Lemon grass (Cymbopogon citratus), a local herb from temperate and warm regions for example India, is popular in Asian cooking and it is an ingredient in many Thai and Vietnamese foods. Lemon grass use within cooking has become popular within the Caribbean and in america for its aromatic citrus flavor having a trace of ginger.
Lemon grass is really a member of a specie of grass that grows up to 1 meter with leaves of just one to 1.5 centimeters wide that grows from the stalk of about 30 to 80 cm long with bulbous budget.
Lemon grass is really a perennial and tufted grass that’s commercially cultivated in Souteast Asian countries for example Thailand, Malaysia and China. Lemon grass can also be cultivated in Usa specifically in California and Florida. Propagation is as simple as dividing the root clumps.
Lemon grass oil is extracted by steam distillation. Lemongrass oil includes a lemony, sweet smell and it is dark yellow to amber and reddish colored, with a watery viscosity. It’s also known as ‘choomana poolu’ and is also known as ‘Indian Verbena’ or ‘Indian Melissa oil’. Lemon grass oil is really a valuable ingredient in cosmetics, perfumes so that as fragrances for soaps and insect repellants.
Lemongrass is reportedly includes a wide variety of therapeutic application. With limited studies conducted on humans, Lemon grass effectiveness relies mainly on the is a result of animal and laboratory studies along with its reputation as a folk remedy.
Lemon Grass Benefits
Lemongrass, or Cymbopogon citratus, is really a tall, aromatic perennial grass indigenous to tropical Asia. The freshly simple leaves of the plant happen to be used traditionally like a flavoring agent. The volatile oils from the plants contain a chemical called citral, which provides it medicinal value. Lemongrass supplements can be found as capsules, powders, liquid extracts and oils. The person recommended dose varies based on your age and overall health. Speak with a doctor before using lemongrass extract for medicinal purposes.
Lemongrass extracts can induce apoptosis, or programmed cell death, in certain cancer cell lines, says the Memorial Sloan-Kettering Cancer Center. However, these benefits haven’t been studied in actual patients and much more research is needed before lemongrass extracts may be used in cancer treatment, says MSKCC. A pet study published within the journal “Carcinogenesis” also highlights that lemongrass extracts can prevent DNA changes and thereby lower the risk of colon cancer in laboratory animals.
A 2005 study published within the “Journal of Agricultural and Food Chemistry” says lemongrass extracts exhibit significant antioxidant activity and neutralize the unstable toxins formed as a result of various metabolic processes within the body. Unstable free radicals connect to the DNA and proteins from the cells in your body and may contribute to chronic diseases for example Alzheimer’s disease and cancer.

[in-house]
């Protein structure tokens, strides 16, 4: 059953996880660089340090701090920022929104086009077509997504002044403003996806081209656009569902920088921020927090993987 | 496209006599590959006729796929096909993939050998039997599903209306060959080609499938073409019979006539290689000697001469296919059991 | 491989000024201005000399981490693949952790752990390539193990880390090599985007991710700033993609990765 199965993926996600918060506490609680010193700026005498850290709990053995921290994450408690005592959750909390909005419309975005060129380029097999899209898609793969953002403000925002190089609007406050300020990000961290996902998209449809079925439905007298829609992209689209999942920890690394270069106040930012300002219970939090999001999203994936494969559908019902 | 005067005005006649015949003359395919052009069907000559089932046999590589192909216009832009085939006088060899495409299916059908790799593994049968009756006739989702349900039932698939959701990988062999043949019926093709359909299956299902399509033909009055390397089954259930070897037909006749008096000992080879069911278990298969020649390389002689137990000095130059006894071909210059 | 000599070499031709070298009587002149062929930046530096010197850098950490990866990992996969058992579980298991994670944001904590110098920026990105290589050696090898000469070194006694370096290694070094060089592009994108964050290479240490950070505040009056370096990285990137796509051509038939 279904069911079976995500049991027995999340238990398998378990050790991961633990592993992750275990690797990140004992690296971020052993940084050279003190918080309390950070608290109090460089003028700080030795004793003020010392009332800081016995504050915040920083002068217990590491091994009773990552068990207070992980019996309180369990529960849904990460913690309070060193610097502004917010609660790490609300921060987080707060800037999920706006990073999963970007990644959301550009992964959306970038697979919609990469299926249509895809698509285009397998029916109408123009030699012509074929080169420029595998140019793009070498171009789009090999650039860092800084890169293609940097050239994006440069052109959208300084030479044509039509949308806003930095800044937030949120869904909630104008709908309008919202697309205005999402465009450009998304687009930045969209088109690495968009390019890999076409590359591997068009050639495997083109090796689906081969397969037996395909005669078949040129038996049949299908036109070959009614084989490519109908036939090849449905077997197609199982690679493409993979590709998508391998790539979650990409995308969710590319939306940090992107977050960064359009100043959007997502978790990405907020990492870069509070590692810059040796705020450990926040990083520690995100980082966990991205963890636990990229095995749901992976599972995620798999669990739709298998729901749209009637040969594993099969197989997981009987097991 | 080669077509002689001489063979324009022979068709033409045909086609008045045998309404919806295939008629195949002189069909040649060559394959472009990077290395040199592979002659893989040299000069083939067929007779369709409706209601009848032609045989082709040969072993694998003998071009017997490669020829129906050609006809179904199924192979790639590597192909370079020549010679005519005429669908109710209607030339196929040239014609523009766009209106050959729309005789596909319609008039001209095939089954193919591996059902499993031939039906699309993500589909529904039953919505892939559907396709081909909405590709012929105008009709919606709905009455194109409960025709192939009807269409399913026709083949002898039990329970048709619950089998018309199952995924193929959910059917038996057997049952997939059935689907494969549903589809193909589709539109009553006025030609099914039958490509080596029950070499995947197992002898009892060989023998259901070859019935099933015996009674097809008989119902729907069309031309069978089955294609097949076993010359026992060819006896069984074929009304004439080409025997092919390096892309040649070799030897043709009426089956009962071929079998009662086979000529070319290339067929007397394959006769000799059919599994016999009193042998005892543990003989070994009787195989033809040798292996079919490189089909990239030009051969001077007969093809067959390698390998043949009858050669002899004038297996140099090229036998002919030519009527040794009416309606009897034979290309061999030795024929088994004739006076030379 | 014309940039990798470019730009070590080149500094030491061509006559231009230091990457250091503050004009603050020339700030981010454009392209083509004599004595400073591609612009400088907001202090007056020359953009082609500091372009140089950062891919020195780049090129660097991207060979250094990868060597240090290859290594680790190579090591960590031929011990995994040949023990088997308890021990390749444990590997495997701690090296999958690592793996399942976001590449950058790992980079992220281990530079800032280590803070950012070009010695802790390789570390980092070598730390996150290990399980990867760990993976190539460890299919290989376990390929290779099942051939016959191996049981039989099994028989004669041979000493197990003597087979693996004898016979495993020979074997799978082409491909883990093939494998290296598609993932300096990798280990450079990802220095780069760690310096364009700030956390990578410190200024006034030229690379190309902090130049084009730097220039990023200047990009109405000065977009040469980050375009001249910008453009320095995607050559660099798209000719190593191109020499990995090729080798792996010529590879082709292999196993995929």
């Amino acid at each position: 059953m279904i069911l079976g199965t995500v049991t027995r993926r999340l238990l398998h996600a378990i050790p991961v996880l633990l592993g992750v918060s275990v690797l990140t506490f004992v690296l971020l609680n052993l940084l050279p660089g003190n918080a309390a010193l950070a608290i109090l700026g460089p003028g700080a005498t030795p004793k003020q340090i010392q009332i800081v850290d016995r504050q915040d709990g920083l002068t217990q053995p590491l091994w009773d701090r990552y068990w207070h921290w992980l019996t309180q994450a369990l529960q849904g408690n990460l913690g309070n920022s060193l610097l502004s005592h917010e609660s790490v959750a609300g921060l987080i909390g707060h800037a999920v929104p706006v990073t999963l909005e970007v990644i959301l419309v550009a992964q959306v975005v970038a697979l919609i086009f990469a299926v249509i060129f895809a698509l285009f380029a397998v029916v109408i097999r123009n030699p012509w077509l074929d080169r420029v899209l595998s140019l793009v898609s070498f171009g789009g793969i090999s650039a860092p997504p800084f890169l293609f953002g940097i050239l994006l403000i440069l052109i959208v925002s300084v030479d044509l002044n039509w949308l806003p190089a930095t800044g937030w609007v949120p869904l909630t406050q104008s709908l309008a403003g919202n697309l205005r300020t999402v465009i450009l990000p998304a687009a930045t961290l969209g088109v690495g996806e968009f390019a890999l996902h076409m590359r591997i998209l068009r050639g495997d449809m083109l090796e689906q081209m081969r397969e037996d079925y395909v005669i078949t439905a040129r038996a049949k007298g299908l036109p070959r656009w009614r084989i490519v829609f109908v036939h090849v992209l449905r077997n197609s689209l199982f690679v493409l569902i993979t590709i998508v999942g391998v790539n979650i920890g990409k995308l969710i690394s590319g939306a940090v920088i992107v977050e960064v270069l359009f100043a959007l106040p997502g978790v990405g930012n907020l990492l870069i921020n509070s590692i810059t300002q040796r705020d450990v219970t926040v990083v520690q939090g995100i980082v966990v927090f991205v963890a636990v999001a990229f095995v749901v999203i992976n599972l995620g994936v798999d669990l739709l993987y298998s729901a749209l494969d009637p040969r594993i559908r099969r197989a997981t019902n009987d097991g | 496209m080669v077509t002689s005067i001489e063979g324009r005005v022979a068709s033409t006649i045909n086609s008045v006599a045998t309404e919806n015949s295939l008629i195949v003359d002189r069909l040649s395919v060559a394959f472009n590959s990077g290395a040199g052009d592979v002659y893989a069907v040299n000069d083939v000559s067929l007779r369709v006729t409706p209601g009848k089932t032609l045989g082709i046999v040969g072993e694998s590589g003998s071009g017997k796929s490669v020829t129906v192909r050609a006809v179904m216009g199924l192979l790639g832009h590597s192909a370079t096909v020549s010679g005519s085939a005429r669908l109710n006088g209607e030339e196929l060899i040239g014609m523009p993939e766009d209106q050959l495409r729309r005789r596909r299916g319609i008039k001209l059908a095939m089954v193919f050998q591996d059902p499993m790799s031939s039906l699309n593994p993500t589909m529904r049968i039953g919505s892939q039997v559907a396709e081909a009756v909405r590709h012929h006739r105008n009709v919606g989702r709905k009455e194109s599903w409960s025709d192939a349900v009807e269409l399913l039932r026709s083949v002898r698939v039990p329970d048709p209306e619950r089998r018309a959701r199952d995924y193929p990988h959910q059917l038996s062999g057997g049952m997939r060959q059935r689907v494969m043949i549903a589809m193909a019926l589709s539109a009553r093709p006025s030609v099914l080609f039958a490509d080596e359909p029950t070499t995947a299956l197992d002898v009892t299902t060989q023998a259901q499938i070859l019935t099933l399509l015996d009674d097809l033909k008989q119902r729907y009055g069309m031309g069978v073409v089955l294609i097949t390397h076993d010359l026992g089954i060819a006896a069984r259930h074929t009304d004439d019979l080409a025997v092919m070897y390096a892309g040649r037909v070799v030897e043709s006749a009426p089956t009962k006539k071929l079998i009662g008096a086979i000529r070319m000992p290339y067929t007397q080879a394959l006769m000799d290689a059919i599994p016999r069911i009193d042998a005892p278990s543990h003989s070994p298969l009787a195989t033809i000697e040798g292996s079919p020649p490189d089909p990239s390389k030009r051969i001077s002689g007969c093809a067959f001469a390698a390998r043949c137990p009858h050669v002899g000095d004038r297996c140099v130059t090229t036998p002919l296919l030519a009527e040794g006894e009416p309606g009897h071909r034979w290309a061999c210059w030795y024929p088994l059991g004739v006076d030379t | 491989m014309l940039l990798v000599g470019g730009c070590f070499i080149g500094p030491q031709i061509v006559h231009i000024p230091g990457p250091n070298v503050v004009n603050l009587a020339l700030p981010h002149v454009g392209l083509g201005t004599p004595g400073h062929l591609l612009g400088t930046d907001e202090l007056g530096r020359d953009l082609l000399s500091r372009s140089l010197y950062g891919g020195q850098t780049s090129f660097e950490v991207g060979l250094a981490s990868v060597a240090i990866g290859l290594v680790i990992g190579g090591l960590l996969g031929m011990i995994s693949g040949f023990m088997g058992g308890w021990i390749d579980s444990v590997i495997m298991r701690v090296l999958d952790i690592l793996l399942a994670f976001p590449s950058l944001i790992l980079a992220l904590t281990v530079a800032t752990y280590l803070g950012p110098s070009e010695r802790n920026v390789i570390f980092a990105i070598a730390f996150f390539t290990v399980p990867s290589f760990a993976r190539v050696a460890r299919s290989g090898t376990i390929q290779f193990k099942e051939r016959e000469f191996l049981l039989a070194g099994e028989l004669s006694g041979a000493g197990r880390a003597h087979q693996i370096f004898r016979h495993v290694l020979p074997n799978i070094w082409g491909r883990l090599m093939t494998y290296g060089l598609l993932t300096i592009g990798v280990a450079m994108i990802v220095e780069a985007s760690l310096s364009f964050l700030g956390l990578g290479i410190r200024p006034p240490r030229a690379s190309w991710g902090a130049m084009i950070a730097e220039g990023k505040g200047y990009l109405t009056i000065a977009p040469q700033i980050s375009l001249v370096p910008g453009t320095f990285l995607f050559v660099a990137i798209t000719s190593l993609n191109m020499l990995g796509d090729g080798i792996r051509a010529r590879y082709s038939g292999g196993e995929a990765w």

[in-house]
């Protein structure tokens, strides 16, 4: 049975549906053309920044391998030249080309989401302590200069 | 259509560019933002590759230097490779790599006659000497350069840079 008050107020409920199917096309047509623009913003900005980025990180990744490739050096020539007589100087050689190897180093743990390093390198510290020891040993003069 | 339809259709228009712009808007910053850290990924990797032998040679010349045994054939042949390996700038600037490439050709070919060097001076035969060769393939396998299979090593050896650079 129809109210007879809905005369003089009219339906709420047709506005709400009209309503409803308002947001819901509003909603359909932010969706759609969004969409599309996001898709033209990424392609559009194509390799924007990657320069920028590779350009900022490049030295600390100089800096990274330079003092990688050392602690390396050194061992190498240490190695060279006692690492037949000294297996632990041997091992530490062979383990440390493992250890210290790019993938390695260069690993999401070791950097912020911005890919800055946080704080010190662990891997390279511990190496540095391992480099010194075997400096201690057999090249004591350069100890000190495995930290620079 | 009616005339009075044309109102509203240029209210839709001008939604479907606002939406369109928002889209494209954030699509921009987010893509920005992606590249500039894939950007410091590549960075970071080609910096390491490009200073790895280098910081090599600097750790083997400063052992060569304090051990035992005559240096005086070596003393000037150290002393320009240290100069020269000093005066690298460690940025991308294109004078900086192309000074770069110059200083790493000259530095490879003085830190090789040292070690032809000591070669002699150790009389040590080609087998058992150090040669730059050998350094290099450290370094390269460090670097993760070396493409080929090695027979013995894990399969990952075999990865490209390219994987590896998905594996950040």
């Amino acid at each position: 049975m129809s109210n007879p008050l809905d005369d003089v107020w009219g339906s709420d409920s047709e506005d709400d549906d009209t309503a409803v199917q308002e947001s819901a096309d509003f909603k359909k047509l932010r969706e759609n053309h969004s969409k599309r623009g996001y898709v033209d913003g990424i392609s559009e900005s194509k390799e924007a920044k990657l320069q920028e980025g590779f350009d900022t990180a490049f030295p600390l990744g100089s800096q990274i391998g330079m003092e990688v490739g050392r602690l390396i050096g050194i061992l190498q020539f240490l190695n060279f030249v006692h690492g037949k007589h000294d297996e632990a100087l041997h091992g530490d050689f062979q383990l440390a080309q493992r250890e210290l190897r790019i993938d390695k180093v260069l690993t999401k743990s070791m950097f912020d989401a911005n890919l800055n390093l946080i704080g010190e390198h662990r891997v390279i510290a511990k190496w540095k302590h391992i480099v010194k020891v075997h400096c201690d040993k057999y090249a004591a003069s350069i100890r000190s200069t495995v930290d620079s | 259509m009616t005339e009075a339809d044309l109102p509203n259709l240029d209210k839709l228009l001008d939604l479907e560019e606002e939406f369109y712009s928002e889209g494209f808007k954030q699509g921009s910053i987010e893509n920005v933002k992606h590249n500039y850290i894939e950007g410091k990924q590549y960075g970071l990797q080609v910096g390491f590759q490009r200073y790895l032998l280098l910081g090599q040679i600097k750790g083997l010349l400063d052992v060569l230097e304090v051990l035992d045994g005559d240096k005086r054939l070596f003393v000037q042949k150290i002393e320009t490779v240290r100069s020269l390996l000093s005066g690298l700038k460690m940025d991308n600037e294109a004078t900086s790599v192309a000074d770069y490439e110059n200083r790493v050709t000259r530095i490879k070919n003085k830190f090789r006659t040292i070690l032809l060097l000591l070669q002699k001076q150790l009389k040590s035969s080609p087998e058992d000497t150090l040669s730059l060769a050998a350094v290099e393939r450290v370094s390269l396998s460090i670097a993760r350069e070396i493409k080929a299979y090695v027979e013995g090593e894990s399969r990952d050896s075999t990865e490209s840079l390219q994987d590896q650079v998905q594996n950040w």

Lemongrass extracts also inhibit the development of candida or yeast within the laboratory, according to articles in the February 2008 publication of the “Brazilian Journal of Infectious Diseases.” Even though study indicates that lemongrass might treat fungal infections, actual numerous studies are needed to prove these benefits conclusively.
Research published in the December 2002 publication of the “Asia Pacific Journal of Clinical Nutrition” reveals that polyphenols of lemongrass extract help relax the walls from the blood vessels and dilate them. This might, in turn, reduce the risk of high blood pressure along with other cardiovascular diseases related to it.
The essential oils of lemongrass also exhibit significant anti-anxiety activity by regulating certain neuroreceptors within the brain, as per research in the September 2011 publication of the “Journal of Ethnopharmacology.” These outcome was demonstrated in laboratory animals; consult a physician before using lemongrass extracts to treat anxiety.
Anti-convulsant effects against neurotoxins for example strychnine may be included in the listing of health benefits of lemon grass essential oil, based on a study by M.R. Silva et al. in the Department of Physiology and Pharmacology, Federal University of Ceará, Ceará, Brazil. Within the study, laboratory mice that consumed lemon grass showed less tendency toward convulsions. Lemon grass also increased the sedative effective of barbiturate drugs within the study, published within the May 2010 “Naunyn-Schmiedeberg’s Archives of Pharmacology.”
Candida infections respond well to lemon grass essential oil, based on a study by A.K. Tyagi, et al., in the Indian Institute of Technology, New Delhi, India. Lemon grass was more efficient against the fungus than peppermint oil or eucalyptus oil. The outcomes are particularly important considering the growing problem of drug resistance, the researchers in the study, published within the November 2010 “BCM Complementary and Alternative Medicine.”
Lemon grass is an efficient mosquito repellent, based on a study by K. Karunamoorthi, et al., in the College of Public Health & Medical Sciences, Jimma University, Jimma, Ethiopia. The essential oil provided around 79 percent protection within the study, published within the April 2010 “Parasitology Research” journal. Its high safety, for both the user and the environment, coupled with proven effectiveness make lemon grass an attractive alternative to commercial insecticides, the researchers.